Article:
A comparison of spoons. There are more spoons on the right than on the left.

Thief of Joy

Being chronically ill sometimes puts you in the mindset that you just aren’t doing enough.

Is it really that we’re not doing enough or is it that we are comparing ourselves to other people? People who are not necessarily living the life that we have under the circumstances of having chronic conditions? It is easy to succumb to such thoughts when you live with restrictive abilities and capabilities. When I was at my lowest with my chronic illnesses, I would feel this way. I would look at people and their lives and see what they were doing and feel inadequate. It was not the fact that I couldn’t physically do it, but I knew the repercussions of doing it would have on my body. It could be something that I could accomplish but if I accomplished it, there would be a price to pay. Living like this made me not want to do much.

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What is a spoonie?

Then I found the term spoonie. This term was created by a woman who suffered from chronic disabilities and conditions, and she made this term in order to describe to friends, family members and anyone who asked why she didn’t have energy for the things that she needed to do.

The spoon theory is a way for people with chronic conditions to explain their energy levels by measuring it with spoons. One may start the day with 10 spoons and each spoon represents an activity that takes energy away from them. So you use these spoons for the activities throughout your day and when you run out of spoon, you are out of energy. This was how the theory was designed to explain to people what it feels like being limited when you live a life with chronic conditions. We reach a certain point that we just cannot do more.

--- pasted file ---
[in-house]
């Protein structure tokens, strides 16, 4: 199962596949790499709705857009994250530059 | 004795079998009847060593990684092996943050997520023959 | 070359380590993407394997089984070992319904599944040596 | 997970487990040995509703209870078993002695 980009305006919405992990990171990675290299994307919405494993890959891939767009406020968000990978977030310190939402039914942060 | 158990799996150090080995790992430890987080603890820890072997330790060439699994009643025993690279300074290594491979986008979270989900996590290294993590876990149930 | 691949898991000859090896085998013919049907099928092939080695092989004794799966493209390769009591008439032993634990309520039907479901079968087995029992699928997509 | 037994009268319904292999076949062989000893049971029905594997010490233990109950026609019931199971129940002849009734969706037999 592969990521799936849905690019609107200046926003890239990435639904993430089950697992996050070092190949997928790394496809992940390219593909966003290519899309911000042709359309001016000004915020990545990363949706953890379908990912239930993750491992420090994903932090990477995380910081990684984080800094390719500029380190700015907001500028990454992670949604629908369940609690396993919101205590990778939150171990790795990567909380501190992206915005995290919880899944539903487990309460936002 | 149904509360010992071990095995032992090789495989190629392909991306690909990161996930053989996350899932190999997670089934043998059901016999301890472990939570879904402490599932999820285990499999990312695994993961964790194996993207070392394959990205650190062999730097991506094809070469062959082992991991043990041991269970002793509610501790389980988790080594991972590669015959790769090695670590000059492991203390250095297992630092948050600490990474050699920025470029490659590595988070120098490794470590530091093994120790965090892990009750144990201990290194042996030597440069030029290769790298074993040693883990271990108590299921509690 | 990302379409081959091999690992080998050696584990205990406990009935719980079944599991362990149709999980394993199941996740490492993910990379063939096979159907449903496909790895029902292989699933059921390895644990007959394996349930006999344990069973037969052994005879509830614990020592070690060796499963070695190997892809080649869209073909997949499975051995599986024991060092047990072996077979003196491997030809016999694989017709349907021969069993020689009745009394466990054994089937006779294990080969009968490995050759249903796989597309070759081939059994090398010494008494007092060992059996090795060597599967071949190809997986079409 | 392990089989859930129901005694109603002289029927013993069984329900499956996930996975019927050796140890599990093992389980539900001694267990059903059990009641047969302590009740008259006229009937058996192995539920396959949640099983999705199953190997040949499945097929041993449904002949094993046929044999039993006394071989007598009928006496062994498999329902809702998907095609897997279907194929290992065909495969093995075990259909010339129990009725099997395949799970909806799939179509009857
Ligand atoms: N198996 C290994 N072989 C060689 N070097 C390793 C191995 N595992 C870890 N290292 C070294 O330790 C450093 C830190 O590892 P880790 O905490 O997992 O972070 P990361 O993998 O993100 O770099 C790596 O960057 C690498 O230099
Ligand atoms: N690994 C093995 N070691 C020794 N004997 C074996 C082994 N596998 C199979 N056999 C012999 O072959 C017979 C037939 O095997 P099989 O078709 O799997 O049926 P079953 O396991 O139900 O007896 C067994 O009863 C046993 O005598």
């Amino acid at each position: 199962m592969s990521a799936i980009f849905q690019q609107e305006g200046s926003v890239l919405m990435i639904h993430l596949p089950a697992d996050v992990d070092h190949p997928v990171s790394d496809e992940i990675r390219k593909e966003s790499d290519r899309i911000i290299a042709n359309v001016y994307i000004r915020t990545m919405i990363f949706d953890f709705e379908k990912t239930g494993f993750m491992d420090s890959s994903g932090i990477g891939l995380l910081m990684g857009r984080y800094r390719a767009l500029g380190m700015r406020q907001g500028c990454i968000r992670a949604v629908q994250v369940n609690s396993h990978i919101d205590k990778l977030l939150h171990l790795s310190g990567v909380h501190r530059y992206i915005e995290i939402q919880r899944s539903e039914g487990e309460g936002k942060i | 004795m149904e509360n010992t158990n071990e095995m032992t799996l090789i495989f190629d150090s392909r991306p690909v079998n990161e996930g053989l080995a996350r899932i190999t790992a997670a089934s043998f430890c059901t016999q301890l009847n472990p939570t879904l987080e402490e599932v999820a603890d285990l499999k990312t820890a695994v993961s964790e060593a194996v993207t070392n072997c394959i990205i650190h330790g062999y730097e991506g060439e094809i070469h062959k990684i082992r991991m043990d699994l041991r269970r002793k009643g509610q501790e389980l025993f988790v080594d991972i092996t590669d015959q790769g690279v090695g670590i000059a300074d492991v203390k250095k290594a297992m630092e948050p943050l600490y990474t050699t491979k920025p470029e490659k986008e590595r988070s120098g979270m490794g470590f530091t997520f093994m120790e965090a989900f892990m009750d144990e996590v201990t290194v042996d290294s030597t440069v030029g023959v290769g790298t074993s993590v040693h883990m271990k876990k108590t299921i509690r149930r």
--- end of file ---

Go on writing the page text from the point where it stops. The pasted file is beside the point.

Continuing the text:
Comparison is the thief of joy

Having limited energy can be daunting on self-love and acceptance. These thoughts sometimes lead to comparing our lives to someone who isn’t necessarily dealing with the same things that we are. Comparison is the thief of joy. It is important to know that sometimes, even though it doesn’t feel like we are accomplishing a lot, we are accomplishing enough.

This or That

In addition to chronic kidney disease, do you also live with diabetes?

Something that has always helped me with accomplishing goals is to write them down. No matter how big, no matter how small, write your goals down. Take one goal at a time and write down ways you can accomplish it. It was always important to me to break down goals into steps. You may not have the energy for all the steps in the same week or on the same day. By having a checklist of your goals with steps, you can see what you’ve accomplished, where you’re going, which gives you purpose.

Giving myself grace

It’s important to know that how someone else does things may not look like how you do things, and that’s ok. For someone without chronic conditions, cleaning their bedroom may take an hour or two. Someone with chronic conditions, it may take them a week to complete the cleaning. To be productive in this task, I would write down the things that need to be cleaned in the room. I’d write a list and the list would start as: fold the clothes, clean off dressers and nightstands, organize bookshelf, wash linen for the bed, remake the bed, vacuum the floor, pick up things off the floor, etc. The reality is those are a lot of tasks within one. It doesn’t matter how long it takes you to do it. The fulfillment comes with the fact that you were taking the steps to accomplish something that you needed to get done and that that means something.

Grace has been the biggest feat I have conquered for giving myself love. Everyone deserves it no matter what that may look like.

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